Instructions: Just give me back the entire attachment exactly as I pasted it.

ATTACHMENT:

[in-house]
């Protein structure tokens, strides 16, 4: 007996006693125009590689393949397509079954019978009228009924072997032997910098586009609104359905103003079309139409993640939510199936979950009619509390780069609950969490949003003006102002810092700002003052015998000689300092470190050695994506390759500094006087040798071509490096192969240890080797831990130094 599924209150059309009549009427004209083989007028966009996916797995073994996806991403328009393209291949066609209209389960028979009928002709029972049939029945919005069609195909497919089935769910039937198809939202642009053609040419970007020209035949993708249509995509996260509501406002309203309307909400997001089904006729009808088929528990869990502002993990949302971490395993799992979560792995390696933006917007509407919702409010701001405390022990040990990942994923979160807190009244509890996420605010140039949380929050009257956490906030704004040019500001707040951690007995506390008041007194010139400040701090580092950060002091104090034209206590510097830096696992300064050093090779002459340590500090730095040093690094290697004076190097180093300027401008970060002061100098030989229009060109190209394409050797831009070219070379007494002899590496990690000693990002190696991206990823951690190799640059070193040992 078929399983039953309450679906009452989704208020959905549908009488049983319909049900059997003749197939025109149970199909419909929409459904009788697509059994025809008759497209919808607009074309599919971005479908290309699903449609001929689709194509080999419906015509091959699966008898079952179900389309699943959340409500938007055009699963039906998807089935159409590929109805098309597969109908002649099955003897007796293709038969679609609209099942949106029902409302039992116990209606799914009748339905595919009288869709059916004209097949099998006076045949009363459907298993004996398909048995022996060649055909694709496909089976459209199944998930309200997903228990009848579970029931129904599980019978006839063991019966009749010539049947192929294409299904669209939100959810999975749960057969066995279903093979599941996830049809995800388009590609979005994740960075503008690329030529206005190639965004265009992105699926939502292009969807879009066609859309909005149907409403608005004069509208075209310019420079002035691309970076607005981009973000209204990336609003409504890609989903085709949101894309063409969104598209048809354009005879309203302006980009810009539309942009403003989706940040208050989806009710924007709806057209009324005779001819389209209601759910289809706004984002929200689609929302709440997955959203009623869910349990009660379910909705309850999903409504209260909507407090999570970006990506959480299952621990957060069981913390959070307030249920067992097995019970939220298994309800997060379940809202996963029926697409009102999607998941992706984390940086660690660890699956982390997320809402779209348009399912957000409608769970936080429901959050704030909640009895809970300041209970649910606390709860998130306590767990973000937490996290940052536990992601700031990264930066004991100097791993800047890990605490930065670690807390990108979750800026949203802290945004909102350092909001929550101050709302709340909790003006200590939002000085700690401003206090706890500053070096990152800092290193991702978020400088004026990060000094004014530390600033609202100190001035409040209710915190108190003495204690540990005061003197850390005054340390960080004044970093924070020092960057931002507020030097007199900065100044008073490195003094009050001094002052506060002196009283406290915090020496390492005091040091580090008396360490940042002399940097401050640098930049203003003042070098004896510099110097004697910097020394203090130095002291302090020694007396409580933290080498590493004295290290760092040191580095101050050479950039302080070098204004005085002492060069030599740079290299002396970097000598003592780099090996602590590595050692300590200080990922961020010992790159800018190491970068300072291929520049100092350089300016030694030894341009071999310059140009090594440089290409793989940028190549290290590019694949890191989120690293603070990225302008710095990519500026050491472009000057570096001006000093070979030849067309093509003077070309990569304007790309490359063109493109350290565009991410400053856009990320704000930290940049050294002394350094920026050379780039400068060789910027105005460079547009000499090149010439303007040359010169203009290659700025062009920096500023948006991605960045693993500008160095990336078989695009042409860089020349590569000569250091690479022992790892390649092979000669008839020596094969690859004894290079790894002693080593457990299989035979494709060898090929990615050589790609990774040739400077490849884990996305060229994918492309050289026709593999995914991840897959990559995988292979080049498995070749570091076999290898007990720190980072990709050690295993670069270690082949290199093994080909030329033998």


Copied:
[in-house]
């Protein structure tokens, strides 16, 4: 007996006693125009590689393949397509079954019978009228009924072997032997910098586009609104359905103003079309139409993640939510199936979950009619509390780069609950969490949003003006102002810092700002003052015998000689300092470190050695994506390759500094006087040798071509490096192969240890080797831990130094 599924209150059309009549009427004209083989007028966009996916797995073994996806991403328009393209291949066609209209389960028979009928002709029972049939029945919005069609195909497919089935769910039937198809939202642009053609040419970007020209035949993708249509995509996260509501406002309203309307909400997001089904006729009808088929528990869990502002993990949302971490395993799992979560792995390696933006917007509407919702409010701001405390022990040990990942994923979160807190009244509890996420605010140039949380929050009257956490906030704004040019500001707040951690007995506390008041007194010139400040701090580092950060002091104090034209206590510097830096696992300064050093090779002459340590500090730095040093690094290697004076190097180093300027401008970060002061100098030989229009060109190209394409050797831009070219070379007494002899590496990690000693990002190696991206990823951690190799640059070193040992 078929399983039953309450679906009452989704208020959905549908009488049983319909049900059997003749197939025109149970199909419909929409459904009788697509059994025809008759497209919808607009074309599919971005479908290309699903449609001929689709194509080999419906015509091959699966008898079952179900389309699943959340409500938007055009699963039906998807089935159409590929109805098309597969109908002649099955003897007796293709038969679609609209099942949106029902409302039992116990209606799914009748339905595919009288869709059916004209097949099998006076045949009363459907298993004996398909048995022996060649055909694709496909089976459209199944998930309200997903228990009848579970029931129904599980019978006839063991019966009749010539049947192929294409299904669209939100959810999975749960057969066995279903093979599941996830049809995800388009590609979005994740960075503008690329030529206005190639965004265009992105699926939502292009969807879009066609859309909005149907409403608005004069509208075209310019420079002035691309970076607005981009973000209204990336609003409504890609989903085709949101894309063409969104598209048809354009005879309203302006980009810009539309942009403003989706940040208050989806009710924007709806057209009324005779001819389209209601759910289809706004984002929200689609929302709440997955959203009623869910349990009660379910909705309850999903409504209260909507407090999570970006990506959480299952621990957060069981913390959070307030249920067992097995019970939220298994309800997060379940809202996963029926697409009102999607998941992706984390940086660690660890699956982390997320809402779209348009399912957000409608769970936080429901959050704030909640009895809970300041209970649910606390709860998130306590767990973000937490996290940052536990992601700031990264930066004991100097791993800047890990605490930065670690807390990108979750800026949203802290945004909102350092909001929550101050709302709340909790003006200590939002000085700690401003206090706890500053070096990152800092290193991702978020400088004026990060000094004014530390600033609202100190001035409040209710915190108190003495204690540990005061003197850390005054340390960080004044970093924070020092960057931002507020030097007199900065100044008073490195003094009050001094002052506060002196009283406290915090020496390492005091040091580090008396360490940042002399940097401050640098930049203003003042070098004896510099110097004697910097020394203090130095002291302090020694007396409580933290080498590493004295290290760092040191580095101050050479950039302080070098204004005085002492060069030599740079290299002396970097000598003592780099090996602590590595050692300590200080990922961020010992790159800018190491970068300072291929520049100092350089300016030694030894341009071999310059140009090594440089290409793989940028190549290290590019694949890191989120690293603070990225302008710095990519500026050491472009000057570096001006000093070979030849067309093509003077070309990569304007790309490359063109493109350290565009991410400053856009990320704000930290940049050294002394350094920026050379780039400068060789910027105005460079547009000499090149010439303007040359010169203009290659700025062009920096500023948006991605960045693993500008160095990336078989695009042409860089020349590569000569250091690479022992790892390649092979000669008839020596094969690859004894290079790894002693080593457990299989035979494709060898090929990615050589790609990774040739400077490849884990996305060229994918492309050289026709593999995914991840897959990559995988292979080049498995070749570091076999290898007990720190980072990709050690295993670069270690082949290199093994080909030329033998």